Composer and cultural official Nicolas Nabokov (1903-78) led an unusual life even for a composer who was also a high-level diplomat.
Nabokov was for nearly three decades an outstanding and far-sighted player in international cultural exchanges during the Cold War, much admired by some of the most distinguished minds of his century for the range of his interests and the breadth of his vision. Nicolas Nabokov: A Life in Freedom and Music follows Nabokov's life through its fascinating details: a privileged Russian childhood before the Revolution; exile, first to Germany, then to France; the beginnings of a promising musical career, launched under the aegis of Diaghilev and his Ballets Russes with Ode in 1928; his twelve-year "American exile" during which he occupied several academic positions; his return to Europe after the war to participate in the denazification of Germany; his involvement in anti-Stalinist causes in the first years of the Cold War; his participation in the Congress for Cultural Freedom; his role as cultural adviser to the Mayor of Berlin and director of the Berlin Festival in the early 1960s; the resumption of his American academic and musical career in the late 1960s and 1970s.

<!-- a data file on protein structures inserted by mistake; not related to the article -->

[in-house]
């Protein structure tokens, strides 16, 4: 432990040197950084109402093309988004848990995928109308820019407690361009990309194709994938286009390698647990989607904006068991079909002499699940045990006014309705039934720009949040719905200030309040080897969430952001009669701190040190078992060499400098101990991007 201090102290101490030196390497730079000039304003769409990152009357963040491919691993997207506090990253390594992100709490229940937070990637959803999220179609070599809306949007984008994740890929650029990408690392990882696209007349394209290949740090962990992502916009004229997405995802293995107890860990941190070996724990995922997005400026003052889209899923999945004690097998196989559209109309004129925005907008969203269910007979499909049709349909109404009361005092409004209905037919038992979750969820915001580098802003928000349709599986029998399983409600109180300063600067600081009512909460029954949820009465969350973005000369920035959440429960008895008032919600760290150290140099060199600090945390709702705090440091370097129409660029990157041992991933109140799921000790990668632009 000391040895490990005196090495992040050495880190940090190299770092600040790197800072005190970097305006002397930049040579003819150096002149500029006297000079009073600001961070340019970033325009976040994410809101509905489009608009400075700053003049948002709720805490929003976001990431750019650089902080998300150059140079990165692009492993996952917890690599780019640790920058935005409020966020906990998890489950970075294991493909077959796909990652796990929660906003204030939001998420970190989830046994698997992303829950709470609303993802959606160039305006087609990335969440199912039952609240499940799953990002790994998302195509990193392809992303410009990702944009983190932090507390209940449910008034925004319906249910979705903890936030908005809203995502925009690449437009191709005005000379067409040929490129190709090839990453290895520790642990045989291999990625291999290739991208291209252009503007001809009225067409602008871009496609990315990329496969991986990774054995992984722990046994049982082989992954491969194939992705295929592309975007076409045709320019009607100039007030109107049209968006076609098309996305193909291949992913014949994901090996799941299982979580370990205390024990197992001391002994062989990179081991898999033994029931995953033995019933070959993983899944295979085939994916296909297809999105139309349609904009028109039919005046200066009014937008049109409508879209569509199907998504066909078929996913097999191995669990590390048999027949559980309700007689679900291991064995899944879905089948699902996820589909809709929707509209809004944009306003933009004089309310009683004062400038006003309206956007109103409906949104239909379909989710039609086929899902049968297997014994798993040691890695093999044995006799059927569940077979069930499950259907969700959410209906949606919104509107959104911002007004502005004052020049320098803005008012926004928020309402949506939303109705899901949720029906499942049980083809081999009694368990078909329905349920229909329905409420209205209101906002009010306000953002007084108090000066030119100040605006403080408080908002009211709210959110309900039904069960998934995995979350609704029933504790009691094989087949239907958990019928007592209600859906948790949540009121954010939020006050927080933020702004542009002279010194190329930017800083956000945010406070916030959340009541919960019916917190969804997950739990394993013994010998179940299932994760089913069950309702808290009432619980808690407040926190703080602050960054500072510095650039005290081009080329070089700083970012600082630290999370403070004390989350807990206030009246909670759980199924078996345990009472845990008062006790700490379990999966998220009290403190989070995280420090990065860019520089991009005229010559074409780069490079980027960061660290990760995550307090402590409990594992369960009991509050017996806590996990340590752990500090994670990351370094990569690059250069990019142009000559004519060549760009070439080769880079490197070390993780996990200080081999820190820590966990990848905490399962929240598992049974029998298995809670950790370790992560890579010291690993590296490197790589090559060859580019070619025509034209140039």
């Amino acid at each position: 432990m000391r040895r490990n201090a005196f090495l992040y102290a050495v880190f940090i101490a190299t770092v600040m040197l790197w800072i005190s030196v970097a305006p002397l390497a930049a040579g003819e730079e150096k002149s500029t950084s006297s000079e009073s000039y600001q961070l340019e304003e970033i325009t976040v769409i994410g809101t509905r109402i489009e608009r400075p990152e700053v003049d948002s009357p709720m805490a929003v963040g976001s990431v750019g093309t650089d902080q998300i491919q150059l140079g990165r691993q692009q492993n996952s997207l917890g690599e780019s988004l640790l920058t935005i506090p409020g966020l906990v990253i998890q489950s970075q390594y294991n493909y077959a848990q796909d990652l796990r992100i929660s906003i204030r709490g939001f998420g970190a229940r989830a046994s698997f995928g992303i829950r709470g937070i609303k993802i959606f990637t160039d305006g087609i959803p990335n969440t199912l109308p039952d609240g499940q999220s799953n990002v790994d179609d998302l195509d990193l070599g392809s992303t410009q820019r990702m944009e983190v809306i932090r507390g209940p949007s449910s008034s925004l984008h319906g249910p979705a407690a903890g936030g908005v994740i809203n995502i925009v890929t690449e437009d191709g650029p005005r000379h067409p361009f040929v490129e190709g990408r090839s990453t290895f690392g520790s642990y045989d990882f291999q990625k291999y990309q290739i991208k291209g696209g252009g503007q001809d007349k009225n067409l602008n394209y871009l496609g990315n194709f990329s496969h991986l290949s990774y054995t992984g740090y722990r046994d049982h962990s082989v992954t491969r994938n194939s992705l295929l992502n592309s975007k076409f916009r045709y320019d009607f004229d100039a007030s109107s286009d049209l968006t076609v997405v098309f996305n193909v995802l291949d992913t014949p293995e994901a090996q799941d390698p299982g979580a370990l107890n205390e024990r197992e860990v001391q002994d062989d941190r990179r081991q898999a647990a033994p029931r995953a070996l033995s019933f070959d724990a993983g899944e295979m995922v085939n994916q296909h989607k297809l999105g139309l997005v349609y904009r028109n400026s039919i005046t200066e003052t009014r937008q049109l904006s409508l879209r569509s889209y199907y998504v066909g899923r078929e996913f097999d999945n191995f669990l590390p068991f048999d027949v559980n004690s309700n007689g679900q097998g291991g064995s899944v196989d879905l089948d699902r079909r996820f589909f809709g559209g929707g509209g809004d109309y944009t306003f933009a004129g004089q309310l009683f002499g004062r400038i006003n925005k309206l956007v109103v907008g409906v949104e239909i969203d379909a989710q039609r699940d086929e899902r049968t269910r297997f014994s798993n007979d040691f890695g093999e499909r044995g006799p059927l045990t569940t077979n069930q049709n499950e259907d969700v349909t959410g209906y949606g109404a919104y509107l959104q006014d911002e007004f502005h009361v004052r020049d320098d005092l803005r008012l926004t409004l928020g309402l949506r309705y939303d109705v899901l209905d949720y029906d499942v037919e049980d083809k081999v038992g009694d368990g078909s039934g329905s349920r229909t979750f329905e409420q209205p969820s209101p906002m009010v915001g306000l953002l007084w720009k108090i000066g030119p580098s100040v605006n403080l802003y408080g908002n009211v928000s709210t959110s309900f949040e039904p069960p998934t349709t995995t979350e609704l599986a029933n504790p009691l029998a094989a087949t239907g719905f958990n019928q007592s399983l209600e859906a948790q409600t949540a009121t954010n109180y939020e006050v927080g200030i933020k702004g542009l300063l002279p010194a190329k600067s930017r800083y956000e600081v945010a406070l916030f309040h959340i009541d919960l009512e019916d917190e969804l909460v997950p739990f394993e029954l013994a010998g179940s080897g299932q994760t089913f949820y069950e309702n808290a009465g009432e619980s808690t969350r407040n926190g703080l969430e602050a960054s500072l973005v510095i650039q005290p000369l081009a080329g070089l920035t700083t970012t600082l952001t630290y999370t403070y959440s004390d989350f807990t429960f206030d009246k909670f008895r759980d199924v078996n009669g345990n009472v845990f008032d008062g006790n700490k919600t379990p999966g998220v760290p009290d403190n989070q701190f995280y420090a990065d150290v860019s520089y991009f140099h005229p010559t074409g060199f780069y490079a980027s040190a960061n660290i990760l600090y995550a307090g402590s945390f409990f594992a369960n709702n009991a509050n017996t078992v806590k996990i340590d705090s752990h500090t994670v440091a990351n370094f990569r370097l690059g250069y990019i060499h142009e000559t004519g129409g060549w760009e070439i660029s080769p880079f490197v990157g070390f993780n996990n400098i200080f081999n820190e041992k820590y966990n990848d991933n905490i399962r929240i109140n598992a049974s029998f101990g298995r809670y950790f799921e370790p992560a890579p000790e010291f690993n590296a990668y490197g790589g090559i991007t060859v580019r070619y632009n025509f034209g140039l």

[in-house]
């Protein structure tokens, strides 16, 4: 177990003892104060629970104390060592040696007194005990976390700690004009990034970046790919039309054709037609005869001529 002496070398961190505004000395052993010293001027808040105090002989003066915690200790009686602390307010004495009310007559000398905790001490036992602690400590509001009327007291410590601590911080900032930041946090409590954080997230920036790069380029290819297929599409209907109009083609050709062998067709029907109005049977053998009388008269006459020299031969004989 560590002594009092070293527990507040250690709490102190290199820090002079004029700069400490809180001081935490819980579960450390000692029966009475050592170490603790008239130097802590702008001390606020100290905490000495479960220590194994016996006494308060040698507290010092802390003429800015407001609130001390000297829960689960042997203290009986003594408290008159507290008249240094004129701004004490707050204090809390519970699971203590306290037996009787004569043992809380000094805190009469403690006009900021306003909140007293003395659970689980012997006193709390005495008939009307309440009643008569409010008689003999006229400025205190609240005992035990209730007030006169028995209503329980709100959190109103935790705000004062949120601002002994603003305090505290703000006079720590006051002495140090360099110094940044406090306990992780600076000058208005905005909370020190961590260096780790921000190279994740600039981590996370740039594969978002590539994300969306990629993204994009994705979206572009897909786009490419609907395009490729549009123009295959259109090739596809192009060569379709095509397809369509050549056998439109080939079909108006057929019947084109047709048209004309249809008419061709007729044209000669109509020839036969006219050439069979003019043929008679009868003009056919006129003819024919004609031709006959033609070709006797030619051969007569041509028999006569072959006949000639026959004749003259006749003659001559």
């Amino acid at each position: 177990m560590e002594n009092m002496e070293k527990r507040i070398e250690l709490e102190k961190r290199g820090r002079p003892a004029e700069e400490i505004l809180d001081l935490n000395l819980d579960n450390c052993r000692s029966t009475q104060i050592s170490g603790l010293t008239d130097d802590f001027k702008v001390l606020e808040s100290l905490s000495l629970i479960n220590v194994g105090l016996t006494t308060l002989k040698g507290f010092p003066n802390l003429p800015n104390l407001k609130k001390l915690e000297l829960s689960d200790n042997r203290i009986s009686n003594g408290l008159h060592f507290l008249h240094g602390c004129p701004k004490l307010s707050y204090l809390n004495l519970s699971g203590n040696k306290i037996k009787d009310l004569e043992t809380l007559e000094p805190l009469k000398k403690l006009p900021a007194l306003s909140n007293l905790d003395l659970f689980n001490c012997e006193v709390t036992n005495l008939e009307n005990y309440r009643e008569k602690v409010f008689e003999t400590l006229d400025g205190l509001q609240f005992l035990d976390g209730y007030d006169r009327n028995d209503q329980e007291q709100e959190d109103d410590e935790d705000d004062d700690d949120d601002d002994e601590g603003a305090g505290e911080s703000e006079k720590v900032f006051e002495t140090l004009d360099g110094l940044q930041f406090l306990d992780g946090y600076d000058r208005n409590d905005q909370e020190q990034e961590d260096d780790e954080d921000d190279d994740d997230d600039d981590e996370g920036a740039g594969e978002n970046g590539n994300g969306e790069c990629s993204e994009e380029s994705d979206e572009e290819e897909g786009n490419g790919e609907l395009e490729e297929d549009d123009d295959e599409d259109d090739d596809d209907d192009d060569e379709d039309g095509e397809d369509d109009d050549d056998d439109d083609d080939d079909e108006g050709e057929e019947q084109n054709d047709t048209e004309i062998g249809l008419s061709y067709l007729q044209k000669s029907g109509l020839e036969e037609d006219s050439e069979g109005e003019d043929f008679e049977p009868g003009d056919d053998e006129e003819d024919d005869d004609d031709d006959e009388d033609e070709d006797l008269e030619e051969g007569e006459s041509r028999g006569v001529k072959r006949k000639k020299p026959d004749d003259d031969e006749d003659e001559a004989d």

Nabokov is unique not only in that he was involved on a high level in international cultural politics, but also in that his life intersected at all times with a vast array of people within, and also well beyond, the confines of classical music. Drawing on a vast array of primary sources, Vincent Giroud's first-ever biography of Nabokov will be of interest readers interested in twentieth-century music, Russian music, Russian emigration, and the Cold War, particularly in its cultural aspects.
Musicians and musicologists interested in Nabokov as a composer, or in twentieth century Russian composers in general, will find in the book information not available anywhere else.